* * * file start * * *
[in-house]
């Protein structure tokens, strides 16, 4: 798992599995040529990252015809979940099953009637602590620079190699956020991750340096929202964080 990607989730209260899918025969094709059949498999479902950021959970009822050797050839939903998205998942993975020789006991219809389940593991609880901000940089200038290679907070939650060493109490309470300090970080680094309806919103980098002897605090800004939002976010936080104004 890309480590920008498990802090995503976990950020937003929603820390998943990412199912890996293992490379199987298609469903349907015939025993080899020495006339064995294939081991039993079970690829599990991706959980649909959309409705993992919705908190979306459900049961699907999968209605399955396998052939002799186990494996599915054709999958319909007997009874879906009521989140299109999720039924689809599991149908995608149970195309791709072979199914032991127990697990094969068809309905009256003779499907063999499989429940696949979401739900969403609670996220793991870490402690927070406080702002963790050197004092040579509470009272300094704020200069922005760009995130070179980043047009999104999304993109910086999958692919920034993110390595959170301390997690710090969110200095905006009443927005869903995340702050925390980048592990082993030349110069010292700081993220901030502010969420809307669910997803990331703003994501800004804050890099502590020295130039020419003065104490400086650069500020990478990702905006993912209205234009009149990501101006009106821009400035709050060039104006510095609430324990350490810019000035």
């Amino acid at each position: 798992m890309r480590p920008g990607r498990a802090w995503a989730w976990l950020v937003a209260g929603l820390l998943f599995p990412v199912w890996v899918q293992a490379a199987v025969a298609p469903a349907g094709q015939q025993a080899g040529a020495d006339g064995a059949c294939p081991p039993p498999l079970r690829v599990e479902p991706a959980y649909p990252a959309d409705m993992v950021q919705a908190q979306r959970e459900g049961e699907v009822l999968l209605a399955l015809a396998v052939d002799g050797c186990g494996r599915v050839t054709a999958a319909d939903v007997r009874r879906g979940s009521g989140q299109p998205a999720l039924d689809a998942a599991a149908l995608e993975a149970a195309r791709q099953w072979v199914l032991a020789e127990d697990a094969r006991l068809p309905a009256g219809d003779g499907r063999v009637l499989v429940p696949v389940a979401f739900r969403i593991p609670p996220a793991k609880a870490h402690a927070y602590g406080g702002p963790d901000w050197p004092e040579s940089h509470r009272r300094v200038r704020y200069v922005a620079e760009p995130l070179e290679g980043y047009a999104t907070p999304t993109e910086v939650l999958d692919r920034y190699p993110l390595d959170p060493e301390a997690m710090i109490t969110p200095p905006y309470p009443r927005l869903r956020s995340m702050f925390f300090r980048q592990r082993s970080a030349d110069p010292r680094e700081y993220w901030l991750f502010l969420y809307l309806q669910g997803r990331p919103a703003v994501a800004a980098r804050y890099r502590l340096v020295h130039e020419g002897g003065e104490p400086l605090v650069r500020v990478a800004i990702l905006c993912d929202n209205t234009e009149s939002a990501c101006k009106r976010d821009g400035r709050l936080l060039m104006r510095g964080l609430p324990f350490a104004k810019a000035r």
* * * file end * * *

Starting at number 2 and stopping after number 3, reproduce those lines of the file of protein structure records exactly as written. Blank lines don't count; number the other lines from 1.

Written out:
């Protein structure tokens, strides 16, 4: 798992599995040529990252015809979940099953009637602590620079190699956020991750340096929202964080 990607989730209260899918025969094709059949498999479902950021959970009822050797050839939903998205998942993975020789006991219809389940593991609880901000940089200038290679907070939650060493109490309470300090970080680094309806919103980098002897605090800004939002976010936080104004 890309480590920008498990802090995503976990950020937003929603820390998943990412199912890996293992490379199987298609469903349907015939025993080899020495006339064995294939081991039993079970690829599990991706959980649909959309409705993992919705908190979306459900049961699907999968209605399955396998052939002799186990494996599915054709999958319909007997009874879906009521989140299109999720039924689809599991149908995608149970195309791709072979199914032991127990697990094969068809309905009256003779499907063999499989429940696949979401739900969403609670996220793991870490402690927070406080702002963790050197004092040579509470009272300094704020200069922005760009995130070179980043047009999104999304993109910086999958692919920034993110390595959170301390997690710090969110200095905006009443927005869903995340702050925390980048592990082993030349110069010292700081993220901030502010969420809307669910997803990331703003994501800004804050890099502590020295130039020419003065104490400086650069500020990478990702905006993912209205234009009149990501101006009106821009400035709050060039104006510095609430324990350490810019000035």
């Amino acid at each position: 798992m890309r480590p920008g990607r498990a802090w995503a989730w976990l950020v937003a209260g929603l820390l998943f599995p990412v199912w890996v899918q293992a490379a199987v025969a298609p469903a349907g094709q015939q025993a080899g040529a020495d006339g064995a059949c294939p081991p039993p498999l079970r690829v599990e479902p991706a959980y649909p990252a959309d409705m993992v950021q919705a908190q979306r959970e459900g049961e699907v009822l999968l209605a399955l015809a396998v052939d002799g050797c186990g494996r599915v050839t054709a999958a319909d939903v007997r009874r879906g979940s009521g989140q299109p998205a999720l039924d689809a998942a599991a149908l995608e993975a149970a195309r791709q099953w072979v199914l032991a020789e127990d697990a094969r006991l068809p309905a009256g219809d003779g499907r063999v009637l499989v429940p696949v389940a979401f739900r969403i593991p609670p996220a793991k609880a870490h402690a927070y602590g406080g702002p963790d901000w050197p004092e040579s940089h509470r009272r300094v200038r704020y200069v922005a620079e760009p995130l070179e290679g980043y047009a999104t907070p999304t993109e910086v939650l999958d692919r920034y190699p993110l390595d959170p060493e301390a997690m710090i109490t969110p200095p905006y309470p009443r927005l869903r956020s995340m702050f925390f300090r980048q592990r082993s970080a030349d110069p010292r680094e700081y993220w901030l991750f502010l969420y809307l309806q669910g997803r990331p919103a703003v994501a800004a980098r804050y890099r502590l340096v020295h130039e020419g002897g003065e104490p400086l605090v650069r500020v990478a800004i990702l905006c993912d929202n209205t234009e009149s939002a990501c101006k009106r976010d821009g400035r709050l936080l060039m104006r510095g964080l609430p324990f350490a104004k810019a000035r």